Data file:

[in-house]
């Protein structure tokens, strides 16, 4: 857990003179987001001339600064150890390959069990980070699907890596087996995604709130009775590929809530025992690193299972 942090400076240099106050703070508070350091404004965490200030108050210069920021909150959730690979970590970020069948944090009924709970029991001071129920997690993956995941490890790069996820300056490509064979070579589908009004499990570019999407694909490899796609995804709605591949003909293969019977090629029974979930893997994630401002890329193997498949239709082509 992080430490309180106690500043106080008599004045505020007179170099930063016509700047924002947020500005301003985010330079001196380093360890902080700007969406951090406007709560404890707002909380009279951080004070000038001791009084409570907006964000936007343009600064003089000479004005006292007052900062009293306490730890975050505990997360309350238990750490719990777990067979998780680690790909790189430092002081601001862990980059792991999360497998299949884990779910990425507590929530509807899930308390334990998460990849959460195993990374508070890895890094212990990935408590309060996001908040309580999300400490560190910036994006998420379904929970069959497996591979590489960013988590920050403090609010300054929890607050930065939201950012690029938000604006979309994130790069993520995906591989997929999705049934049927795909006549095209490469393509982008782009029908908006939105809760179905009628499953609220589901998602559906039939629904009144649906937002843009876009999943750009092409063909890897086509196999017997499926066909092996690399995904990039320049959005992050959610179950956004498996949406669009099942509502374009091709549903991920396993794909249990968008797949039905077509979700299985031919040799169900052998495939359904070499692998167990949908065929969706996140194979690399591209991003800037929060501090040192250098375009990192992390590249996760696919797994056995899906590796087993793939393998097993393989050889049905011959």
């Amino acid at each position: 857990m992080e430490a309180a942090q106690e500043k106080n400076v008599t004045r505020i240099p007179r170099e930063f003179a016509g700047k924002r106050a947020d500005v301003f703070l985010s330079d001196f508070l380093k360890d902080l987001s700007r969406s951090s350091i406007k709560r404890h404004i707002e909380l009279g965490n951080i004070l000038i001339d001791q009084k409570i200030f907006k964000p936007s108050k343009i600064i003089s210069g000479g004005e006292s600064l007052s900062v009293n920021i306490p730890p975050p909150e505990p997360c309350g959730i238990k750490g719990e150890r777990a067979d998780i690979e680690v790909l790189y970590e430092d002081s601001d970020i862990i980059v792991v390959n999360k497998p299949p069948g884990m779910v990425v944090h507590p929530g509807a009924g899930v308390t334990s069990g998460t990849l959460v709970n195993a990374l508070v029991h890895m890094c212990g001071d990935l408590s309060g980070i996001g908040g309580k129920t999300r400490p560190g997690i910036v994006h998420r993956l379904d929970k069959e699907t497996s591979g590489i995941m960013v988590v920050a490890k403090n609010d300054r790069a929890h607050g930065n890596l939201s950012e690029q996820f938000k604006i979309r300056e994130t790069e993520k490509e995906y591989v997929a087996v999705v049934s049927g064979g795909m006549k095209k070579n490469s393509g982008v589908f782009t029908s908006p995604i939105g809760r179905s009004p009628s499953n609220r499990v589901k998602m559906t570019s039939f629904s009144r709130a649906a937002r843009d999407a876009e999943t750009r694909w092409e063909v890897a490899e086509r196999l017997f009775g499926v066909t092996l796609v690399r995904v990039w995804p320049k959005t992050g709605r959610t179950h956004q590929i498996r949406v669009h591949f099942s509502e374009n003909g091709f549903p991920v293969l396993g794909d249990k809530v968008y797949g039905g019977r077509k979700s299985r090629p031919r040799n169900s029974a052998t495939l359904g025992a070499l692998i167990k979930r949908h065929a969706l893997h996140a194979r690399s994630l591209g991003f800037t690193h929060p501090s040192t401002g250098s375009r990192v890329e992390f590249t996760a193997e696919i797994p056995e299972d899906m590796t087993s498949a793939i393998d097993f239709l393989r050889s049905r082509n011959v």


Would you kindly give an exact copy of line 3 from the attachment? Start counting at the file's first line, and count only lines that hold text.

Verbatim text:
């Amino acid at each position: 857990m992080e430490a309180a942090q106690e500043k106080n400076v008599t004045r505020i240099p007179r170099e930063f003179a016509g700047k924002r106050a947020d500005v301003f703070l985010s330079d001196f508070l380093k360890d902080l987001s700007r969406s951090s350091i406007k709560r404890h404004i707002e909380l009279g965490n951080i004070l000038i001339d001791q009084k409570i200030f907006k964000p936007s108050k343009i600064i003089s210069g000479g004005e006292s600064l007052s900062v009293n920021i306490p730890p975050p909150e505990p997360c309350g959730i238990k750490g719990e150890r777990a067979d998780i690979e680690v790909l790189y970590e430092d002081s601001d970020i862990i980059v792991v390959n999360k497998p299949p069948g884990m779910v990425v944090h507590p929530g509807a009924g899930v308390t334990s069990g998460t990849l959460v709970n195993a990374l508070v029991h890895m890094c212990g001071d990935l408590s309060g980070i996001g908040g309580k129920t999300r400490p560190g997690i910036v994006h998420r993956l379904d929970k069959e699907t497996s591979g590489i995941m960013v988590v920050a490890k403090n609010d300054r790069a929890h607050g930065n890596l939201s950012e690029q996820f938000k604006i979309r300056e994130t790069e993520k490509e995906y591989v997929a087996v999705v049934s049927g064979g795909m006549k095209k070579n490469s393509g982008v589908f782009t029908s908006p995604i939105g809760r179905s009004p009628s499953n609220r499990v589901k998602m559906t570019s039939f629904s009144r709130a649906a937002r843009d999407a876009e999943t750009r694909w092409e063909v890897a490899e086509r196999l017997f009775g499926v066909t092996l796609v690399r995904v990039w995804p320049k959005t992050g709605r959610t179950h956004q590929i498996r949406v669009h591949f099942s509502e374009n003909g091709f549903p991920v293969l396993g794909d249990k809530v968008y797949g039905g019977r077509k979700s299985r090629p031919r040799n169900s029974a052998t495939l359904g025992a070499l692998i167990k979930r949908h065929a969706l893997h996140a194979r690399s994630l591209g991003f800037t690193h929060p501090s040192t401002g250098s375009r990192v890329e992390f590249t996760a193997e696919i797994p056995e299972d899906m590796t087993s498949a793939i393998d097993f239709l393989r050889s049905r082509n011959v």